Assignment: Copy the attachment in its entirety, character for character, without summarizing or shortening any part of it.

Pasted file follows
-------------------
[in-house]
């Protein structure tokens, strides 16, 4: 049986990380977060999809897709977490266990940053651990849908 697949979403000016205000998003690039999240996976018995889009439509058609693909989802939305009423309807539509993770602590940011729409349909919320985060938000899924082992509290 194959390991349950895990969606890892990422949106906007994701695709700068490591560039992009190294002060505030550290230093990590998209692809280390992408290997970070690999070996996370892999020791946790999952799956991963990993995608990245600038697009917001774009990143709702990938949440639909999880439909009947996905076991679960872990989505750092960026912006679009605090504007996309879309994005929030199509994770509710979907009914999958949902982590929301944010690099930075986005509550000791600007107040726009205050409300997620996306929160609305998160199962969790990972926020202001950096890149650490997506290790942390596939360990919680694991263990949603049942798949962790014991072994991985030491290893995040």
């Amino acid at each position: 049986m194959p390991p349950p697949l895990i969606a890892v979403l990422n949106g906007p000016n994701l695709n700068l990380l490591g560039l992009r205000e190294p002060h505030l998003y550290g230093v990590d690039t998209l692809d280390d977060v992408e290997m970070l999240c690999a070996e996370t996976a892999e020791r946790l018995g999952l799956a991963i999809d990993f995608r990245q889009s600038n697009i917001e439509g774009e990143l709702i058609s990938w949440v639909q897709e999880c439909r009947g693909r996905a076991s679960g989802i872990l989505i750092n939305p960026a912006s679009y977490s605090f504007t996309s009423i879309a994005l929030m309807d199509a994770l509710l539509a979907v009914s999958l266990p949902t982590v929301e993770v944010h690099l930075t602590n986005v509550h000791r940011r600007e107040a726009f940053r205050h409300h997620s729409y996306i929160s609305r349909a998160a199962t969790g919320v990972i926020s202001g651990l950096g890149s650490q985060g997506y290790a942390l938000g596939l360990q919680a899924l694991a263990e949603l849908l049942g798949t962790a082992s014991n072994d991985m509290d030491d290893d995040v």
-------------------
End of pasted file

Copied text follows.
[in-house]
């Protein structure tokens, strides 16, 4: 049986990380977060999809897709977490266990940053651990849908 697949979403000016205000998003690039999240996976018995889009439509058609693909989802939305009423309807539509993770602590940011729409349909919320985060938000899924082992509290 194959390991349950895990969606890892990422949106906007994701695709700068490591560039992009190294002060505030550290230093990590998209692809280390992408290997970070690999070996996370892999020791946790999952799956991963990993995608990245600038697009917001774009990143709702990938949440639909999880439909009947996905076991679960872990989505750092960026912006679009605090504007996309879309994005929030199509994770509710979907009914999958949902982590929301944010690099930075986005509550000791600007107040726009205050409300997620996306929160609305998160199962969790990972926020202001950096890149650490997506290790942390596939360990919680694991263990949603049942798949962790014991072994991985030491290893995040």
């Amino acid at each position: 049986m194959p390991p349950p697949l895990i969606a890892v979403l990422n949106g906007p000016n994701l695709n700068l990380l490591g560039l992009r205000e190294p002060h505030l998003y550290g230093v990590d690039t998209l692809d280390d977060v992408e290997m970070l999240c690999a070996e996370t996976a892999e020791r946790l018995g999952l799956a991963i999809d990993f995608r990245q889009s600038n697009i917001e439509g774009e990143l709702i058609s990938w949440v639909q897709e999880c439909r009947g693909r996905a076991s679960g989802i872990l989505i750092n939305p960026a912006s679009y977490s605090f504007t996309s009423i879309a994005l929030m309807d199509a994770l509710l539509a979907v009914s999958l266990p949902t982590v929301e993770v944010h690099l930075t602590n986005v509550h000791r940011r600007e107040a726009f940053r205050h409300h997620s729409y996306i929160s609305r349909a998160a199962t969790g919320v990972i926020s202001g651990l950096g890149s650490q985060g997506y290790a942390l938000g596939l360990q919680a899924l694991a263990e949603l849908l049942g798949t962790a082992s014991n072994d991985m509290d030491d290893d995040v």